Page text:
The Tourism Authority of Thailand signed a memorandum of understanding with the Office of Insurance Commission (OIC) to create low-cost insurance schemes for foreign tourists that start at just 650 baht per person.
The Thailand Travel Shield
insurance scheme allows foreign tourists to voluntarily purchase insurance to ensure protection against threats that may not be covered by the tourists' primary insurance.
Such threats include riots, terrorism and political turmoil. The
premium for Thailand Travel Shield is between 650 baht and 12,000 baht.
The duration of coverage is from 1 week to 60 days. There is also an annual cover option but this is limited to multiple trips each of which is restricted to 60 days, so is
not suitable for those staying on 90 day border runs or on a 12 month visa extension.
The insurance premiums are as follows
Plan 1 covering 1 million Baht of medical expenses
Plan 2 covering 2 million Baht of medical expenses
Thailand's Ministry of Foreign Affairs has informed embassies and consulates in Thailand and the Royal Thai embassies and consulates that it will crackdown on travellers who cross the border and return immediately to extend visa-free stays in the
Thaivisa.com reported that the ministry had issued a letter to all embassies and that the letter coonforms that the ministry will crackdown on border runs as stated earlier by Thailand's Immigration Bureau.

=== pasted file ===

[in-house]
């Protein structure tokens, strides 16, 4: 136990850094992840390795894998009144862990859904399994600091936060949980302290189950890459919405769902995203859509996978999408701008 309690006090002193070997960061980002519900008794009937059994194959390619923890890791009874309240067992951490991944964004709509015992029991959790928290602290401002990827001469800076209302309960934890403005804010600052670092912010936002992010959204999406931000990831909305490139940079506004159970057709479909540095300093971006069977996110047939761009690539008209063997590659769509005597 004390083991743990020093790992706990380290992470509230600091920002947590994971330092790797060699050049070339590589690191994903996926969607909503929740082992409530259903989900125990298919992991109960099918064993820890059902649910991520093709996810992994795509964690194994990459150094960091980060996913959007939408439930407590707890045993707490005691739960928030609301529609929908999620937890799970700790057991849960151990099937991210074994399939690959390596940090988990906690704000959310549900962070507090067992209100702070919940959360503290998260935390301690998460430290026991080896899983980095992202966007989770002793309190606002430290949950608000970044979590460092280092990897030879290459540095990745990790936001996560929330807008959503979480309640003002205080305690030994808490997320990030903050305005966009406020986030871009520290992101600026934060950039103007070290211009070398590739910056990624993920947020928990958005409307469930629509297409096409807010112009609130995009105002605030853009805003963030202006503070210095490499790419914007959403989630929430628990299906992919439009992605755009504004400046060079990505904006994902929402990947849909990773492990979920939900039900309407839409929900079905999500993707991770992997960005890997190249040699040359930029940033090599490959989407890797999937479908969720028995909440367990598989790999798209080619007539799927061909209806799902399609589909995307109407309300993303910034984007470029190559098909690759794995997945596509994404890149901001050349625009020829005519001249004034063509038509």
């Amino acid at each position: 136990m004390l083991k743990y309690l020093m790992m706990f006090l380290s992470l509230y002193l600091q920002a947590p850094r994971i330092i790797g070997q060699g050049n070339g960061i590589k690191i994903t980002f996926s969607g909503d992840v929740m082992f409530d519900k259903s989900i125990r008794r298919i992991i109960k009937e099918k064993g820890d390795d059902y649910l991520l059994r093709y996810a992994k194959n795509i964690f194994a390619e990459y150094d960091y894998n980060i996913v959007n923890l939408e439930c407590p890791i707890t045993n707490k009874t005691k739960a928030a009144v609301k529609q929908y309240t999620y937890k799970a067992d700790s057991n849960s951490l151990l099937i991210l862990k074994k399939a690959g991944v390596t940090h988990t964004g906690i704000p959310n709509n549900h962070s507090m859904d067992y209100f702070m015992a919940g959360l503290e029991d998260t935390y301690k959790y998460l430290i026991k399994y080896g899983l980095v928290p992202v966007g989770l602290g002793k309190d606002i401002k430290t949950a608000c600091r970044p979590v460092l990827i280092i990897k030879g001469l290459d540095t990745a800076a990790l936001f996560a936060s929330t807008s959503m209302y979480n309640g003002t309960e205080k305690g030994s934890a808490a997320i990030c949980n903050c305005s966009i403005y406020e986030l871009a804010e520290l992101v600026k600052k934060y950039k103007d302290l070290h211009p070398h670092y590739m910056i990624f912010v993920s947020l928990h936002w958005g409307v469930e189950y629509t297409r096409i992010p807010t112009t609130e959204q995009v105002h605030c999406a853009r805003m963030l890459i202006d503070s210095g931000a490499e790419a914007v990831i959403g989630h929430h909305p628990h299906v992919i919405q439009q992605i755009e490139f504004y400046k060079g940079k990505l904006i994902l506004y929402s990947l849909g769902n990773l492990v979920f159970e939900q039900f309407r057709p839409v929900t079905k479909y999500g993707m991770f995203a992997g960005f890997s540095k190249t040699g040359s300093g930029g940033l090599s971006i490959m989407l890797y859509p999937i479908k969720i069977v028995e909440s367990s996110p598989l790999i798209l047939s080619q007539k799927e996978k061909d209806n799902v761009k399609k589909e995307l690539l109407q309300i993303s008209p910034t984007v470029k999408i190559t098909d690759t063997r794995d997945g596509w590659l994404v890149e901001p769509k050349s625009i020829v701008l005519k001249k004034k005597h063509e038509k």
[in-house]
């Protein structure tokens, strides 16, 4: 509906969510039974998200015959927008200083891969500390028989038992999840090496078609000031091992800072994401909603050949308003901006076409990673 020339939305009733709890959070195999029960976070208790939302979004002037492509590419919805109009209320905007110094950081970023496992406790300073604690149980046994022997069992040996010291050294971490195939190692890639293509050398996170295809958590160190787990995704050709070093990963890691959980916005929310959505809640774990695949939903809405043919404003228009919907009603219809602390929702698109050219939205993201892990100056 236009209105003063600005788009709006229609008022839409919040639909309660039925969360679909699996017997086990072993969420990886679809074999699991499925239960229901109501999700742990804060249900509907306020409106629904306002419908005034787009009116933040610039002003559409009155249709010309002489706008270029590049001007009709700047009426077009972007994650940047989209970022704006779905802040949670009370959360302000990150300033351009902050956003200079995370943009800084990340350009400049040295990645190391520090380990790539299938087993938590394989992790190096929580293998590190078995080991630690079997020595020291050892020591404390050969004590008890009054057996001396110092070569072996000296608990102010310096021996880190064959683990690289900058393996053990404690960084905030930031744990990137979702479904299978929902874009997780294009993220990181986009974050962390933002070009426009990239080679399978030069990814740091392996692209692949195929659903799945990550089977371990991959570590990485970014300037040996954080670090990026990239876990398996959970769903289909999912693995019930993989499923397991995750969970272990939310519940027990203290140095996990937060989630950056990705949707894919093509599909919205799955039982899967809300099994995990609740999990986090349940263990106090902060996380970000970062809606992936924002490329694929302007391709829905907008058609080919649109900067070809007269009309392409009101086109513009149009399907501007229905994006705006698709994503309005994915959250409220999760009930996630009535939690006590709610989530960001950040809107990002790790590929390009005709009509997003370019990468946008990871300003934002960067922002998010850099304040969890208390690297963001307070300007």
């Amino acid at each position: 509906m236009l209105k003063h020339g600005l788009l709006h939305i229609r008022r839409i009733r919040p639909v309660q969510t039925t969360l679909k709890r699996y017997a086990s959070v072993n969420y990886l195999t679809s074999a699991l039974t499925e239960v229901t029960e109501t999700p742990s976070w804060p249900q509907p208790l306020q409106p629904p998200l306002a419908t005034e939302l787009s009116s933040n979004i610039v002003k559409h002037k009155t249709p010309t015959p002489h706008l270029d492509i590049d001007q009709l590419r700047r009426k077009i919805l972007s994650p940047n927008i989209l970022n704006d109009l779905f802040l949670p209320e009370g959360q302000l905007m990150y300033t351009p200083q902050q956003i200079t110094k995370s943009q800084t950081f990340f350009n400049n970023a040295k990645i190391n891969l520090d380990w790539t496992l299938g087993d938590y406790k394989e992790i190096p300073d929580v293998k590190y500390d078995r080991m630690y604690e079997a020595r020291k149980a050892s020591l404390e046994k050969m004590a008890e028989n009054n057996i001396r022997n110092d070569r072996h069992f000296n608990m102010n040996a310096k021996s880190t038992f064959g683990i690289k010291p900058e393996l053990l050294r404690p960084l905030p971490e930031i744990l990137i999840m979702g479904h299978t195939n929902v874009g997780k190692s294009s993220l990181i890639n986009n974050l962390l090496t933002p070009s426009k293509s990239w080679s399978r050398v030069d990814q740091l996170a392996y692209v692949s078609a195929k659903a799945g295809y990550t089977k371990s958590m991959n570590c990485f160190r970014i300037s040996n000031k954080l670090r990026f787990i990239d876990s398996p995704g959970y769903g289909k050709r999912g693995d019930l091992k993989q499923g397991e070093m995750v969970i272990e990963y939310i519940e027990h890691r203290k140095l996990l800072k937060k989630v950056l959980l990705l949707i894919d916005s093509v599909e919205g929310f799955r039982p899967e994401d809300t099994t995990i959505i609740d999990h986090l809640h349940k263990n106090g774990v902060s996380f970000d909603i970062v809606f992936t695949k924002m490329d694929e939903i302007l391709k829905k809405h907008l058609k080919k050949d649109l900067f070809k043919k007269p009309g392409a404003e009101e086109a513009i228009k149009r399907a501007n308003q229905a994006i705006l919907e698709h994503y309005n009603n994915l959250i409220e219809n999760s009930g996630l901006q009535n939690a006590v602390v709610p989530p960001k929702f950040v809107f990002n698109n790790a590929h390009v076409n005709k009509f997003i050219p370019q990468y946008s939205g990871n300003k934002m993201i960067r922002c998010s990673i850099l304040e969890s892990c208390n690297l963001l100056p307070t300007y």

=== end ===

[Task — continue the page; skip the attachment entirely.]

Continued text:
Travellers who enter
Thailand on visa-free conditions can currently cross the border with neighbouring countries to repeatedly extend their visa-free stays. such misleadingly named visa runs allow foreigners to remain in Thailand without the need to apply for a long-stay
visa. The government claims that many of them work in Thailand to avoid the onerous and restrictive system for work permits.
In the letter The Foreign Ministry confirmed, earlier information that border runners will be prohibited from re-entering
Thailand at overland checkpoints as of 12 August, once their original visa-free stay expires. It apparently does not impact on airline travellers who visit a neighbourng country and then return to Thailand.
It is also likely that travellers
applying for tourist visas at Thai embassies in Asia, could face scrutiny or even be told to return to their home countries to apply for a new visa. However government intentions here are not clear.
Long stay visa applicants are advised to acquire
appropriate (Non-Immigrant) visas at Thai embassies or consulates prior to their arrival, but even here Thailand has recently introduced more restrictive conditions such as minimum income requirements.
Letter to British community: Changes to British passport services in Thailand
Her Majestys Passport Office is making important changes to the way it delivers British passports overseas.
The goal is to
ensure that all British nationals living overseas receive a consistent, trusted, secure and efficient service whilst keeping the costs as low as possible. In order to do that, on 10 December 2013, responsibility for handling passport applications in